A Genethon team succeeds in inhibiting the immune response linked to AAV, opening up the possibility of treating more patients by gene therapy

A Genethon team, working as part of an international collaboration, published the results of their work in Nature Medicine on June 1, 2020, opening up new perspectives for gene therapy. Using the IdeS enzyme, these researchers succeeded in inhibiting the immune response to AAV, which is caused by antibodies present as a result of natural immunity or following gene therapy.

Gene therapy consists of injecting a therapeutic gene into an organism using a vector, a “means of transport” able to cross all biological barriers through the cell and into the nucleus. The most commonly used vectors are derived from viruses, such as AAVs. In many cases, once in contact with this virus, the body develops immunoglobulins (IgG) known to be neutralizing, i.e. specific antibodies that inhibit AAVs and make gene therapy ineffective.

To lift the immune barrier and treat a greater number of patients, the team headed by Giuseppe Ronzitti at Genethon, in collaboration with teams from the Cordeliers Research Centre and the biotechnology company Spark Therapeutics, conducted a two-step study to test the efficacy of the IdeS enzyme in animal models. This enzyme naturally reduces the action of IgG immunoglobulins to neutralize the immune response. They first injected subjects immunised against AAVs with IdeS before injecting the gene therapy vector with the same serotype and observed that IdeS neutralized the action of the antibodies. This first step demonstrated the efficacy of the approach.

Then, the teams tested this approach with a view to the possible reinjection of gene therapy treatments. After administering a first dose of AAV vector, then a second dose preceded by an injection of Ides, the researchers found that IdeS allowed the re-administration of the vector by reducing the level of circulating antibodies.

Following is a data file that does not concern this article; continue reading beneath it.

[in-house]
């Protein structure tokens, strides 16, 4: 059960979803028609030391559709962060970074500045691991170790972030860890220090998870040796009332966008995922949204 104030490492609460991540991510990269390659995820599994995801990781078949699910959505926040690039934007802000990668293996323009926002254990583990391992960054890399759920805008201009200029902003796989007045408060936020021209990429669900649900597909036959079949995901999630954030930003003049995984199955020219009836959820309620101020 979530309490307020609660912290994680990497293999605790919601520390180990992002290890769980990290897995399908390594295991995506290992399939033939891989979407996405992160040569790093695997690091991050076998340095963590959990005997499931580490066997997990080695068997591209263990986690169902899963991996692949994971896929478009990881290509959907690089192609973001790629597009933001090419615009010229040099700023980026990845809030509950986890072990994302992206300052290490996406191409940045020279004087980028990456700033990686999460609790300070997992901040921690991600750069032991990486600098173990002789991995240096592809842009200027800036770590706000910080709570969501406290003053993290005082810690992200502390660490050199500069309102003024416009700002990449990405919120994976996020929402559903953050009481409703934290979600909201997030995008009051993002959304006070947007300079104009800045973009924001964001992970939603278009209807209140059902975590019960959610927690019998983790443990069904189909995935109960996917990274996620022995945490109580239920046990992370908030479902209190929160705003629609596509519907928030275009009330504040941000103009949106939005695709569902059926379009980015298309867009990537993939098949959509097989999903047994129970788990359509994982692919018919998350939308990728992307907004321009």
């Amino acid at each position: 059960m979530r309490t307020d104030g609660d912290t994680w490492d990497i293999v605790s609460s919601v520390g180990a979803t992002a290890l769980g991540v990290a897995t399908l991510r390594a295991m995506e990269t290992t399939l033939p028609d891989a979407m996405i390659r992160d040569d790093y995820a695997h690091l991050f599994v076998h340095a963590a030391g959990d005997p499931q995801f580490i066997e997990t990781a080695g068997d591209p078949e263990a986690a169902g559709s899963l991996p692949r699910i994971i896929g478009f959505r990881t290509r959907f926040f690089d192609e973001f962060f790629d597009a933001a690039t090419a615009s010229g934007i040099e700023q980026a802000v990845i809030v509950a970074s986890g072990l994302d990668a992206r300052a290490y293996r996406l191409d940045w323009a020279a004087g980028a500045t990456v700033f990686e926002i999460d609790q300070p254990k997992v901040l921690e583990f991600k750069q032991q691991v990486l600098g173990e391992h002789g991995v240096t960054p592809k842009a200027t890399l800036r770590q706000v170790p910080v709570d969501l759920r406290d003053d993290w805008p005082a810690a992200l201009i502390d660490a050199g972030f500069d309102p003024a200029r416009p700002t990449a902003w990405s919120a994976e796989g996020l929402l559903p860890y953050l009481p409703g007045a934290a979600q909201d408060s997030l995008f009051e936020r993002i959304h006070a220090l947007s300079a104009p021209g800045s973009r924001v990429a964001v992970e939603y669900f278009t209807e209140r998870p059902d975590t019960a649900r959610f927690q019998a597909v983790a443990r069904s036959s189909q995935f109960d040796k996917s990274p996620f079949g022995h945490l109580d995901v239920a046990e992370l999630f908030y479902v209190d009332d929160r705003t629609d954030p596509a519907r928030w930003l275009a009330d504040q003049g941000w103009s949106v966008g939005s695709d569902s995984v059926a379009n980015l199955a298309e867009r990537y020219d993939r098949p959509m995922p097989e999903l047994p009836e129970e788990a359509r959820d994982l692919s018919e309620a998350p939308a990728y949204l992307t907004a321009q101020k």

These two studies demonstrate that treatment with IdeS allows repeated administration of AAV gene therapy. This is a significant and promising step forward in the treatment of rare genetic diseases.

“These studies should enable us to test this innovative approach in humans and thus, in the long term, to give AAV-positive patients the possibility of benefiting from gene therapy, despite the presence of antibodies. This could also make it possible to treat patients as soon as the first symptoms of the disease appear (affecting the liver, for example) and, if necessary, to re-administer the gene therapy treatment in an effective manner,” stresses Christian Leborgne, research engineer at Genethon.

“This study represents an important step towards solving a complex and fundamental problem, namely the repeated administration of gene therapy treatments to patients who may need them, and also the treatment of patients who today are not eligible for gene therapy due to the existence of neutralizing antibodies in their systems. This study highlights, once again, the expertise of our researchers who are imagining and developing new approaches to make gene therapy even more effective and increase the number of patients able to access it,” says Frédéric Revah, Chief Executive Officer of Genethon.

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